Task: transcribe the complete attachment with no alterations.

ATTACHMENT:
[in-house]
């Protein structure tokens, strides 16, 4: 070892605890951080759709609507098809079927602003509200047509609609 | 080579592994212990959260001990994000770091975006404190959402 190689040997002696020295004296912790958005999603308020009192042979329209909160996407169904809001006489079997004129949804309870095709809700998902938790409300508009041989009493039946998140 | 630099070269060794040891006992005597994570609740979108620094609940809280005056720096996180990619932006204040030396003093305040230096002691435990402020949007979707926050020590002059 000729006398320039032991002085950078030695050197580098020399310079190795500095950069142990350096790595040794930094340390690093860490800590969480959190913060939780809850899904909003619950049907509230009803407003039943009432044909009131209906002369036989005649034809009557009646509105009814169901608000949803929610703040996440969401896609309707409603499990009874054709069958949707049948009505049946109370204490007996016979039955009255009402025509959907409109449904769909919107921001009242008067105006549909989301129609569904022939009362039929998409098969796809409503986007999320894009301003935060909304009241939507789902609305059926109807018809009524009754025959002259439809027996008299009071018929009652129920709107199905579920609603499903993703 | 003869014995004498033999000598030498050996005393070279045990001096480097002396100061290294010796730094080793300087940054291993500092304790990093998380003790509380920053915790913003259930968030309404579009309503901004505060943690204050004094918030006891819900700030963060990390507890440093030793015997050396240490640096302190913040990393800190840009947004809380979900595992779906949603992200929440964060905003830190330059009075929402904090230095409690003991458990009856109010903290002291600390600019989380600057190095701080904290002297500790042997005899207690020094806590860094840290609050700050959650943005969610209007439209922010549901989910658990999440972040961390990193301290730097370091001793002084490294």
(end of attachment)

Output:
[in-house]
């Protein structure tokens, strides 16, 4: 070892605890951080759709609507098809079927602003509200047509609609 | 080579592994212990959260001990994000770091975006404190959402 190689040997002696020295004296912790958005999603308020009192042979329209909160996407169904809001006489079997004129949804309870095709809700998902938790409300508009041989009493039946998140 | 630099070269060794040891006992005597994570609740979108620094609940809280005056720096996180990619932006204040030396003093305040230096002691435990402020949007979707926050020590002059 000729006398320039032991002085950078030695050197580098020399310079190795500095950069142990350096790595040794930094340390690093860490800590969480959190913060939780809850899904909003619950049907509230009803407003039943009432044909009131209906002369036989005649034809009557009646509105009814169901608000949803929610703040996440969401896609309707409603499990009874054709069958949707049948009505049946109370204490007996016979039955009255009402025509959907409109449904769909919107921001009242008067105006549909989301129609569904022939009362039929998409098969796809409503986007999320894009301003935060909304009241939507789902609305059926109807018809009524009754025959002259439809027996008299009071018929009652129920709107199905579920609603499903993703 | 003869014995004498033999000598030498050996005393070279045990001096480097002396100061290294010796730094080793300087940054291993500092304790990093998380003790509380920053915790913003259930968030309404579009309503901004505060943690204050004094918030006891819900700030963060990390507890440093030793015997050396240490640096302190913040990393800190840009947004809380979900595992779906949603992200929440964060905003830190330059009075929402904090230095409690003991458990009856109010903290002291600390600019989380600057190095701080904290002297500790042997005899207690020094806590860094840290609050700050959650943005969610209007439209922010549901989910658990999440972040961390990193301290730097370091001793002084490294």